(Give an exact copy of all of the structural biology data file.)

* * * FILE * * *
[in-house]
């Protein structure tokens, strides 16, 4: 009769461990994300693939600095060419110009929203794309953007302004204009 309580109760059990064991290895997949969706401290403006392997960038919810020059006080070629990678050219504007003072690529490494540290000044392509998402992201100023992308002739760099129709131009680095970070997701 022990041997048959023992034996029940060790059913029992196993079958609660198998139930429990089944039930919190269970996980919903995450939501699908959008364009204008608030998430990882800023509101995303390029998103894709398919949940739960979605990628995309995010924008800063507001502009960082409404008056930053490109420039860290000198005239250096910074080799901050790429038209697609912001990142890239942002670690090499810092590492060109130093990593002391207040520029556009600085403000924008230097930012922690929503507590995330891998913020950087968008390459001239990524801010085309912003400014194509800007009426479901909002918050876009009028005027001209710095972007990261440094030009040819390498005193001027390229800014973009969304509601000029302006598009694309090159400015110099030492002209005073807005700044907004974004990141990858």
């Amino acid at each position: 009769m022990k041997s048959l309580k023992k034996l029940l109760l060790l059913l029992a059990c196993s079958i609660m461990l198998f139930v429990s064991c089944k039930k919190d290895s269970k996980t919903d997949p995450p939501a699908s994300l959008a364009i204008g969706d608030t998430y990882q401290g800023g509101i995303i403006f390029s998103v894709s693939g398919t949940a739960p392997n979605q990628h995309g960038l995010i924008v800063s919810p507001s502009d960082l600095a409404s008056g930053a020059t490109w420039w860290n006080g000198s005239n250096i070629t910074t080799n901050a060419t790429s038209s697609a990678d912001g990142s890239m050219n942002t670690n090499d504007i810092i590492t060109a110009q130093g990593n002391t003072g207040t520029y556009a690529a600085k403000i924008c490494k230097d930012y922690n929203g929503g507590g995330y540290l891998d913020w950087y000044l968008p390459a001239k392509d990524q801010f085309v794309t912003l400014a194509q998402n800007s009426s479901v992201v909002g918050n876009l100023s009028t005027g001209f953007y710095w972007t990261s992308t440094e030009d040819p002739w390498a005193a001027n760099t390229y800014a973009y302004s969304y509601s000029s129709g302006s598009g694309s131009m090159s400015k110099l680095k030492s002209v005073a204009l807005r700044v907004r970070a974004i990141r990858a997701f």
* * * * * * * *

[in-house]
């Protein structure tokens, strides 16, 4: 009769461990994300693939600095060419110009929203794309953007302004204009 309580109760059990064991290895997949969706401290403006392997960038919810020059006080070629990678050219504007003072690529490494540290000044392509998402992201100023992308002739760099129709131009680095970070997701 022990041997048959023992034996029940060790059913029992196993079958609660198998139930429990089944039930919190269970996980919903995450939501699908959008364009204008608030998430990882800023509101995303390029998103894709398919949940739960979605990628995309995010924008800063507001502009960082409404008056930053490109420039860290000198005239250096910074080799901050790429038209697609912001990142890239942002670690090499810092590492060109130093990593002391207040520029556009600085403000924008230097930012922690929503507590995330891998913020950087968008390459001239990524801010085309912003400014194509800007009426479901909002918050876009009028005027001209710095972007990261440094030009040819390498005193001027390229800014973009969304509601000029302006598009694309090159400015110099030492002209005073807005700044907004974004990141990858």
């Amino acid at each position: 009769m022990k041997s048959l309580k023992k034996l029940l109760l060790l059913l029992a059990c196993s079958i609660m461990l198998f139930v429990s064991c089944k039930k919190d290895s269970k996980t919903d997949p995450p939501a699908s994300l959008a364009i204008g969706d608030t998430y990882q401290g800023g509101i995303i403006f390029s998103v894709s693939g398919t949940a739960p392997n979605q990628h995309g960038l995010i924008v800063s919810p507001s502009d960082l600095a409404s008056g930053a020059t490109w420039w860290n006080g000198s005239n250096i070629t910074t080799n901050a060419t790429s038209s697609a990678d912001g990142s890239m050219n942002t670690n090499d504007i810092i590492t060109a110009q130093g990593n002391t003072g207040t520029y556009a690529a600085k403000i924008c490494k230097d930012y922690n929203g929503g507590g995330y540290l891998d913020w950087y000044l968008p390459a001239k392509d990524q801010f085309v794309t912003l400014a194509q998402n800007s009426s479901v992201v909002g918050n876009l100023s009028t005027g001209f953007y710095w972007t990261s992308t440094e030009d040819p002739w390498a005193a001027n760099t390229y800014a973009y302004s969304y509601s000029s129709g302006s598009g694309s131009m090159s400015k110099l680095k030492s002209v005073a204009l807005r700044v907004r970070a974004i990141r990858a997701f």